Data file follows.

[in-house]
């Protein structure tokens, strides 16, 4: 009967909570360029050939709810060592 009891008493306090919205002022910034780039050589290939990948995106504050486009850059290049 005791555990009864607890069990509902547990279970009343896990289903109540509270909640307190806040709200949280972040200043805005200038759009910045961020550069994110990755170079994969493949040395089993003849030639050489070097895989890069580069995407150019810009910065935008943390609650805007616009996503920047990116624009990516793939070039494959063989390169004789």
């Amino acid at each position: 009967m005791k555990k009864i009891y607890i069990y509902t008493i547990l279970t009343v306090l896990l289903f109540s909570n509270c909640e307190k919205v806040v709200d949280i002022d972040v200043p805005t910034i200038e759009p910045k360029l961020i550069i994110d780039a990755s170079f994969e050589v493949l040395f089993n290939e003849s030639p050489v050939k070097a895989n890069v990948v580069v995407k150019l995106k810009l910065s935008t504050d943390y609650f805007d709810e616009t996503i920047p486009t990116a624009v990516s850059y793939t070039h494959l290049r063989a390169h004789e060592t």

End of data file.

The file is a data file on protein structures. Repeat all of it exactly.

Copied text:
[in-house]
């Protein structure tokens, strides 16, 4: 009967909570360029050939709810060592 009891008493306090919205002022910034780039050589290939990948995106504050486009850059290049 005791555990009864607890069990509902547990279970009343896990289903109540509270909640307190806040709200949280972040200043805005200038759009910045961020550069994110990755170079994969493949040395089993003849030639050489070097895989890069580069995407150019810009910065935008943390609650805007616009996503920047990116624009990516793939070039494959063989390169004789």
């Amino acid at each position: 009967m005791k555990k009864i009891y607890i069990y509902t008493i547990l279970t009343v306090l896990l289903f109540s909570n509270c909640e307190k919205v806040v709200d949280i002022d972040v200043p805005t910034i200038e759009p910045k360029l961020i550069i994110d780039a990755s170079f994969e050589v493949l040395f089993n290939e003849s030639p050489v050939k070097a895989n890069v990948v580069v995407k150019l995106k810009l910065s935008t504050d943390y609650f805007d709810e616009t996503i920047p486009t990116a624009v990516s850059y793939t070039h494959l290049r063989a390169h004789e060592t």